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Israel and Hamas agree to extend truce for seventh day as more hostages released

Israel and Hamas agree to extend truce for seventh day as more hostages released

Israel and Hamas agreed to extend a temporary truce by another day minutes before it was set to expire on Thursday morning, mediator Qatar has said.

Negotiations on extending it came down to the wire, with last-minute disagreements over the hostages to be freed by Hamas in exchange for another day of a halt in fighting.

The Qatari foreign ministry said the truce was being extended under the same terms as in the past, under which Hamas has released 10 Israeli hostages per day in exchange for 30 Palestinian prisoners.

It comes as Israel released another group of Palestinian prisoners in exchange for 16 hostages freed earlier by Hamas in Gaza.

The truce announcement came after Hamas said Israel had rejected a proposed list that included seven living captives and the remains of three who the group said were killed in previous Israeli airstrikes.

Israel later said Hamas submitted an improved list, paving the way for the extension.

Negotiators had been working well into Thursday to hammer out details for a further extension of the truce.

The expectation had been to extend the pause in fighting for at least another day or two, with the focus on releasing women and children.

The talks appear to be growing tougher as most of the women and children held by Hamas are freed, as the militants are expected to seek greater releases in return for freeing men and soldiers.

International pressure has mounted for the ceasefire to continue as long as possible after nearly eight weeks of Israeli bombardment and a ground campaign in Gaza that has killed thousands of Palestinians, uprooted three quarters of the population of 2.3 million and led to a humanitarian crisis.

Israel has welcomed the release of dozens of hostages in recent days and says it will maintain the truce if Hamas keeps freeing captives.

Still, Israel's Prime Minister Benjamin Netanyahu said on Wednesday that Israel will resume its campaign to eliminate Hamas, which has ruled Gaza for 16 years and orchestrated the deadly attack on Israel that triggered the war.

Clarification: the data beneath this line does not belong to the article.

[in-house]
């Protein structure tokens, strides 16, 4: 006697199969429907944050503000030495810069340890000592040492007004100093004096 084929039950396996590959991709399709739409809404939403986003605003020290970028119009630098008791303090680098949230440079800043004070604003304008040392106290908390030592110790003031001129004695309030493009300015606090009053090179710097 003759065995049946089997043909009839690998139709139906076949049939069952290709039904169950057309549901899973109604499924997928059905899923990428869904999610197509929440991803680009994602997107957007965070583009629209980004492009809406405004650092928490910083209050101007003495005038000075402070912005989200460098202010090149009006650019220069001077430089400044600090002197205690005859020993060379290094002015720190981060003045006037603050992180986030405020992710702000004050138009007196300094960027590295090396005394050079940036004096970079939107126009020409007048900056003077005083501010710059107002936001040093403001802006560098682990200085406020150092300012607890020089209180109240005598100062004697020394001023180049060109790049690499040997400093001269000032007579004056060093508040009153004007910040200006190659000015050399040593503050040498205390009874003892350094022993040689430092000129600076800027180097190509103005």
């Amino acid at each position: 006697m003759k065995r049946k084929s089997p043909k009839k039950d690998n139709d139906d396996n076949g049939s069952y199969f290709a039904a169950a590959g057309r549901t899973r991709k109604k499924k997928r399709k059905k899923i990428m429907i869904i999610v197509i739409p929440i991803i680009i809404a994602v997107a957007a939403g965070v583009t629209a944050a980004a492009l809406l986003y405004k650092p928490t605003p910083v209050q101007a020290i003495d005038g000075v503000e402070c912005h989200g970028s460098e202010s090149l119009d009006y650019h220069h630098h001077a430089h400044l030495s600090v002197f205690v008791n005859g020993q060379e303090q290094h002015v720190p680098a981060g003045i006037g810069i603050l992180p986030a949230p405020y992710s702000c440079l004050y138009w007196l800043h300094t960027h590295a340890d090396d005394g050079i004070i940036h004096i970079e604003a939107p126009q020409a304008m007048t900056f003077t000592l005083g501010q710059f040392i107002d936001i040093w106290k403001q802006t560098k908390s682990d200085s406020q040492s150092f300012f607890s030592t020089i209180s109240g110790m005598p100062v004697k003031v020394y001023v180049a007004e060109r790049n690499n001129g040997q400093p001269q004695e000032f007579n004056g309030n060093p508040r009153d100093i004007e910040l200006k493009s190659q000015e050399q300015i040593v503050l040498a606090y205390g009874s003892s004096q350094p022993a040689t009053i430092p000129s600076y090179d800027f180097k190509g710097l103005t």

"After this phase of returning our abductees is exhausted, will Israel return to fighting? So my answer is an unequivocal yes," he said. "There is no way we are not going back to fighting until the end."

He spoke ahead of a visit to the region by US secretary of state Antony Blinken to press for further extensions of the truce and hostage releases. Mr Blinken arrived in Israel late on Wednesday.

So far, the Israeli onslaught in Gaza seems to have had little effect on Hamas' rule, evidenced by its ability to conduct complex negotiations, enforce the ceasefire among other armed groups, and orchestrate the release of hostages.

Hamas leaders, including Yehya Sinwar, have likely relocated to the south.

With Israeli troops holding much of northern Gaza, a ground invasion south will likely bring an escalating cost in Palestinian lives and destruction.

Most of Gaza's population is now crammed into the south. The truce has brought them relief from bombardment, but the days of calm have been taken up in a frenzied rush to obtain supplies to feed their families as aid enters in greater, but still insufficient, amounts.

The US, Israel's main ally, has shown greater reticence over the impact of the war in Gaza. The Biden administration has told Israel that if it launches an offensive in the south, it must operate with far greater precision.

Late on Wednesday, the Israeli military said a group of 10 Israeli women and children and four Thai nationals were returned to Israel and taken to hospitals to be reunited with their families. Two Russian-Israeli women were freed by Hamas in a separate release.

Hours later, Israel freed more Palestinian prisoners, expected to number 30 under the terms of the truce deal.